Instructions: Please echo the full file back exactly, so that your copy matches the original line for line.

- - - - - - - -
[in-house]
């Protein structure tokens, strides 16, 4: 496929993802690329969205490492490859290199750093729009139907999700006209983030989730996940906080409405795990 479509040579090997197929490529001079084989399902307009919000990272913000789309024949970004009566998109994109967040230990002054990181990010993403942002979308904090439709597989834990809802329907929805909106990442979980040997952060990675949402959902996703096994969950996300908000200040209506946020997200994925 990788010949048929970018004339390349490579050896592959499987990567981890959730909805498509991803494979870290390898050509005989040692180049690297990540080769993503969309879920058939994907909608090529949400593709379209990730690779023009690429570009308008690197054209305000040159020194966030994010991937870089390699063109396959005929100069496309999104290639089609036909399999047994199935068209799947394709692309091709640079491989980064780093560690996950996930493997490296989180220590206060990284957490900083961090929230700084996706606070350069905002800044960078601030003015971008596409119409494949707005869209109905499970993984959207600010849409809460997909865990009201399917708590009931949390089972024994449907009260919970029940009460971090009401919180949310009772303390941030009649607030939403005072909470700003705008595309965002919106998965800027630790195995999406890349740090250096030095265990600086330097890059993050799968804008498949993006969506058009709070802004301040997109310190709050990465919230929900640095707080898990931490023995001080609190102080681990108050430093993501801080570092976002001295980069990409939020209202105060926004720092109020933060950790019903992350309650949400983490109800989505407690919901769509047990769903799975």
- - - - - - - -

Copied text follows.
[in-house]
């Protein structure tokens, strides 16, 4: 496929993802690329969205490492490859290199750093729009139907999700006209983030989730996940906080409405795990 479509040579090997197929490529001079084989399902307009919000990272913000789309024949970004009566998109994109967040230990002054990181990010993403942002979308904090439709597989834990809802329907929805909106990442979980040997952060990675949402959902996703096994969950996300908000200040209506946020997200994925 990788010949048929970018004339390349490579050896592959499987990567981890959730909805498509991803494979870290390898050509005989040692180049690297990540080769993503969309879920058939994907909608090529949400593709379209990730690779023009690429570009308008690197054209305000040159020194966030994010991937870089390699063109396959005929100069496309999104290639089609036909399999047994199935068209799947394709692309091709640079491989980064780093560690996950996930493997490296989180220590206060990284957490900083961090929230700084996706606070350069905002800044960078601030003015971008596409119409494949707005869209109905499970993984959207600010849409809460997909865990009201399917708590009931949390089972024994449907009260919970029940009460971090009401919180949310009772303390941030009649607030939403005072909470700003705008595309965002919106998965800027630790195995999406890349740090250096030095265990600086330097890059993050799968804008498949993006969506058009709070802004301040997109310190709050990465919230929900640095707080898990931490023995001080609190102080681990108050430093993501801080570092976002001295980069990409939020209202105060926004720092109020933060950790019903992350309650949400983490109800989505407690919901769509047990769903799975």